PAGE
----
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Cycling Canada Cyclisme – (Rio, BRA – September 16, 2016) Four Canadian para-cyclists competed on Friday at the Paralympic Games in Rio de Janeiro, with Marie-Eve Croteau of Quebec City, Quebec, the top finisher, in fourth place in the Women’s combined T1-T2 road race.
Croteau and Shelley Gautier of Toronto raced in the combined category 30 kilometre T1-T2 road race. Carol Cooke of Australia took the gold medal, finishing 51 seconds in front of Croteau, with Gautier finishing sixth, three minutes and 46 seconds back.  Gautier was the only competitor in the more severely disabled T1 category.
“I am very proud of my race,” said Croteau, “I didn’t miss it [podium] by very much, and honestly it had been a while since I last rode in a pack. So the idea was to place myself at the back and look at how they were taking the corners, so that was about learning that. Afterward I took the wheel of the World Champion Carol Cook, the Australian, she is the strongest rider so the fact that I was on her wheel was good, I was protecting myself well.
“In one of the last corners, the German took a wide turn and hit my back wheel and made my wheel pop up a little and that got my prosthetic unclipped at the same time, so I found myself after the turn with my strong arm on the bar and using my weak arm and there was another turn that was coming up, so unfortunately I couldn’t take that turn correctly [and] I went more cautiously. So for sure I lost a few second there but I fought until the end, so that’s a good thing, I really rode well. I’m really happy, didn’t miss by much but I came here wanting to fight like a lion and that’s what I did. The fact that I started and finished my race well [means] for me I have my podium.”
“I won’t hide it,” Croteau admitted, “for sure I was aiming for a podium, I understand that it was very close, that’s really unfortunate but with everything that happened in the last four years … I fought a lot, a lot, and the fact is that I had health issues [so] just the fact of being here, I can’t be disappointed.”
“I think it went pretty good,” said Gautier, who won a bronze medal in the time trial a day earlier. “I was the only T1 out there.  I was able to stay with them [T2 riders] for a short while and then I was coming back, but the race ended before I could get to them.  It was windy and a tough course, but I just went with it.  I was time trialling it alone, which was hard, but I’m happy with my Games.”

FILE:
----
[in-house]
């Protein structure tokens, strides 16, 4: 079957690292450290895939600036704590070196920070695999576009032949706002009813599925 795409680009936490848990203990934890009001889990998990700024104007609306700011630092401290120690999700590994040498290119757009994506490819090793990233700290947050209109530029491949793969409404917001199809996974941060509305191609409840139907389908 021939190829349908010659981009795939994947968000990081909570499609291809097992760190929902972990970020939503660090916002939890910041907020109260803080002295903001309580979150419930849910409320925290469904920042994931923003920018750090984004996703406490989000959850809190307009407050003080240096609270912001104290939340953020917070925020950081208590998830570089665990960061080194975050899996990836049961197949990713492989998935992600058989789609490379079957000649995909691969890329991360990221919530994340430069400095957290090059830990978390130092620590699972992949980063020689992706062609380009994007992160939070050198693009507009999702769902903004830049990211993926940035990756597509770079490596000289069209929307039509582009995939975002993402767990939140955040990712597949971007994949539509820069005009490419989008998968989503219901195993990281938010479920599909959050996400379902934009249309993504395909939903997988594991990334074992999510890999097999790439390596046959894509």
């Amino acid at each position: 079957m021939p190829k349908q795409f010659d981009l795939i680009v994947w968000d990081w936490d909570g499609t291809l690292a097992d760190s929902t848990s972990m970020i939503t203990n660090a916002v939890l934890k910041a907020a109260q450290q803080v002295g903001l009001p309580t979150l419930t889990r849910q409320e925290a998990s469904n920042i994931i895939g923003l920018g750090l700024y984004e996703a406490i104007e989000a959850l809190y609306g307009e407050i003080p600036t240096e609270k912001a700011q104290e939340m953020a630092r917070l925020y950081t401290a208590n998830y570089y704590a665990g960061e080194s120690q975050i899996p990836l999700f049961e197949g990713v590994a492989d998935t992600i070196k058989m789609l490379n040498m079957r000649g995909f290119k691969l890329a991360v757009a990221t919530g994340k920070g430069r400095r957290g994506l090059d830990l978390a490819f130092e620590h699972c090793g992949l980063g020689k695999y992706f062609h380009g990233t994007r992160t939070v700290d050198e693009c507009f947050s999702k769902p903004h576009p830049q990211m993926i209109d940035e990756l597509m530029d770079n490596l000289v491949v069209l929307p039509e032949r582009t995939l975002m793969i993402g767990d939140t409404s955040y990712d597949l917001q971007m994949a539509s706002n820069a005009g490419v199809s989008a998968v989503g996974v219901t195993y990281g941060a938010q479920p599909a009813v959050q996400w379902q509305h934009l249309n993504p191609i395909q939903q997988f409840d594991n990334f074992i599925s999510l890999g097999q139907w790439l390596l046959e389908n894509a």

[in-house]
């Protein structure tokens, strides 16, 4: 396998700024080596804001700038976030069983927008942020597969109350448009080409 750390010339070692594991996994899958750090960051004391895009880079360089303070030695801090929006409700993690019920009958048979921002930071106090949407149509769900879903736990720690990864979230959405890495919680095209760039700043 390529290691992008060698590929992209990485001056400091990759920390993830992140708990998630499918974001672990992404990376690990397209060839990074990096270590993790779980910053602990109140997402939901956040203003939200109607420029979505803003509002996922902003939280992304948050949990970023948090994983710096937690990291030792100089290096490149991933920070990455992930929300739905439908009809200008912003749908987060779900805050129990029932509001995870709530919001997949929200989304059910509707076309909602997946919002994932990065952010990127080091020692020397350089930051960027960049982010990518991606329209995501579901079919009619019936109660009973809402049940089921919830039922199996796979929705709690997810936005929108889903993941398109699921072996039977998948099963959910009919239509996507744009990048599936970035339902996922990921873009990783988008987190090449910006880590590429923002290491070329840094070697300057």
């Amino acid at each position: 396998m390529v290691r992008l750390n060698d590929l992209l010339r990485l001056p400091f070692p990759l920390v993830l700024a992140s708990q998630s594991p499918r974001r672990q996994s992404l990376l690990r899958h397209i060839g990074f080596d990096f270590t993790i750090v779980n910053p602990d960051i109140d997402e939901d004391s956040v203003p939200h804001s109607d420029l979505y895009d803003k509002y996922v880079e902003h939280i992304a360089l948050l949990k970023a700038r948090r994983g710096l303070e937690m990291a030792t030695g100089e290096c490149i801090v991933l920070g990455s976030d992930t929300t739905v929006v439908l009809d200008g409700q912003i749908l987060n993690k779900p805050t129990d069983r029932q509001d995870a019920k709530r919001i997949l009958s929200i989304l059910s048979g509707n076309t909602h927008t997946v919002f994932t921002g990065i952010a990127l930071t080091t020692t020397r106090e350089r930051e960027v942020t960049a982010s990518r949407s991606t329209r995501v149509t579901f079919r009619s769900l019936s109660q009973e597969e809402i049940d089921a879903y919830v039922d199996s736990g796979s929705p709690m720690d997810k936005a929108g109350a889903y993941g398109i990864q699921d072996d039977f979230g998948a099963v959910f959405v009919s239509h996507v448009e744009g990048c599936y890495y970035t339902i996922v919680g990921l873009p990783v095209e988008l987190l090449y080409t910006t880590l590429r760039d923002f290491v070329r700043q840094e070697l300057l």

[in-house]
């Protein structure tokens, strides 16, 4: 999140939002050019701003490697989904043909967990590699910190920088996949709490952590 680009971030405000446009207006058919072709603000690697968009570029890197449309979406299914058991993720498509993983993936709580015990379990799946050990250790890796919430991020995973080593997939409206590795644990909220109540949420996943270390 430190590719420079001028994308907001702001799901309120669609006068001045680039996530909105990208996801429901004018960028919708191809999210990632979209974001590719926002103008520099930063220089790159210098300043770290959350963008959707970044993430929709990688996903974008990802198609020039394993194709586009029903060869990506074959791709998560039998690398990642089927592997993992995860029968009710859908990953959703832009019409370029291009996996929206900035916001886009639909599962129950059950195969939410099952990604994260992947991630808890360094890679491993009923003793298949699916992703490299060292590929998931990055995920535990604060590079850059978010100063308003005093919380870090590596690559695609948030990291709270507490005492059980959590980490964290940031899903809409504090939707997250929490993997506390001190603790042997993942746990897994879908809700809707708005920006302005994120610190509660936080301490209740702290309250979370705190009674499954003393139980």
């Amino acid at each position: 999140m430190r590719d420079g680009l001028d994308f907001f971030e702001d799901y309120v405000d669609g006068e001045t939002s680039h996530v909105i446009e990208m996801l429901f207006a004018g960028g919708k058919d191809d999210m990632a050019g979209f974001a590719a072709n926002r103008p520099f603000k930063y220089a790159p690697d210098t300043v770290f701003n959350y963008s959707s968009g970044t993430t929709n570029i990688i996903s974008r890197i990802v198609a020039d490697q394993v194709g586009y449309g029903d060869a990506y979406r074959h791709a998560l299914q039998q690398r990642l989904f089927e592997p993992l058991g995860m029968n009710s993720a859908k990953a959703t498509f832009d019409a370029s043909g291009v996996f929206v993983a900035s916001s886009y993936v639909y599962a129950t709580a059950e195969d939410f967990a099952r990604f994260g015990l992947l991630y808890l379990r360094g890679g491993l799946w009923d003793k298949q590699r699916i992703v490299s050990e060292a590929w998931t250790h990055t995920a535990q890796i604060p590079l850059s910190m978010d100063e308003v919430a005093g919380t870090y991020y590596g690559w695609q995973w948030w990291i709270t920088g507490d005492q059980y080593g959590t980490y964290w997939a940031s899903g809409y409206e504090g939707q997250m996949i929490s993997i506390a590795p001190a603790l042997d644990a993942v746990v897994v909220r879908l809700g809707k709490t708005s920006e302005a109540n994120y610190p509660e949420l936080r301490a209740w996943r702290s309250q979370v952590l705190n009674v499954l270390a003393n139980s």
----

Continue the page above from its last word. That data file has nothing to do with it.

In the 71.1-kilometre road race for the combined Men’s C1, C2 and C3 categories, Tristen Chernove of Cranbrook, BC, finished 15th overall, the third C2 finisher, despite a first lap crash that damaged his bike and separated his shoulder.  Steffen Warias of Germany, a C3 rider, took the gold medal.  Ross Wilson of Edmonton, a C1 athlete, and Michael Sametz of Calgary, a C3 rider, did not finish.
“It was pretty tight in the group, and wheels touched, and I crashed,” explained Chernove, who has already won gold, silver and bronze medals. “It’s just the nature of racing; it was early in the race in the first lap, when a lot of attacks were starting, and from the right side a bike came across and clipped my front wheel.  I felt really good and I was moving with the top contenders and feeling really strong.  Absolutely I was expecting to be in a medal contender.”
“But I’m extremely happy of my efforts; both my [brake] levers were bent and I banged them back out.  My front derailleur cable was broken and I had no front shifting, so I only had my small chainring for the whole race and had to spin at a really high rate the whole time.  But I fought my way back to 15th, so I’m really proud of my effort and had to dig deep.  It’s been a wonderful Games, but right now I’m disappointed that I was taken out of contention for this race.  I really wanted to win here today and I felt that I had a good shot at being on the podium.”
Wilson admitted afterwards, “It was insanely tough out there today.  If you look at the wind and the nature of the course with the hills, it was tough right from the start.  We knew it was going to be a hard race with lots of attacks, so I made a team sacrifice by going away [on a breakaway] right from the start, but that was all the matches in my matchbook, and I burned them pretty good.  I was just happy to play my role in the team effort.”
“Unfortunately, we didn’t get a result today, but we saw a lot of grit from Tristen, and I think if you look to the future, our team is going to be a force to be reckoned with over the next few years.  We are taking home a record breaking performance, this is the most medals that Cycling Canada has earned in a Paralympic Games; it’s a new benchmark.  I think we are taking home possibility and opportunity for the future, and I think we have a bright future.”
Cycling Canada is the governing body for competitive cycling in Canada. Founded in 1882, Cycling Canada aims to create and sustain an effective system that develops talented Canadian cyclists to achieve Olympic, Paralympic, and World Championship medal performances. With the vision of being a leading competitive cycling nation by 2020 celebrating enhanced international success, increased national participation and world class event hosting, Cycling Canada manages the High Performance team, hosts national and international events and administers programs to promote and grow cycling across the country. Cycling Canada programs are made possible through the support of its valued corporate partners – Global Relay, Lexus Canada, Mattamy Homes, Louis Garneau and Bear Mountain Resort – along with the Government of Canada, Own The Podium, the Canadian Olympic Committee and the Canadian Paralympic Committee. For more information, please visit:
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Guy Napert-Frenette
Cycling Canada Cyclisme
Cell. 403 669-5015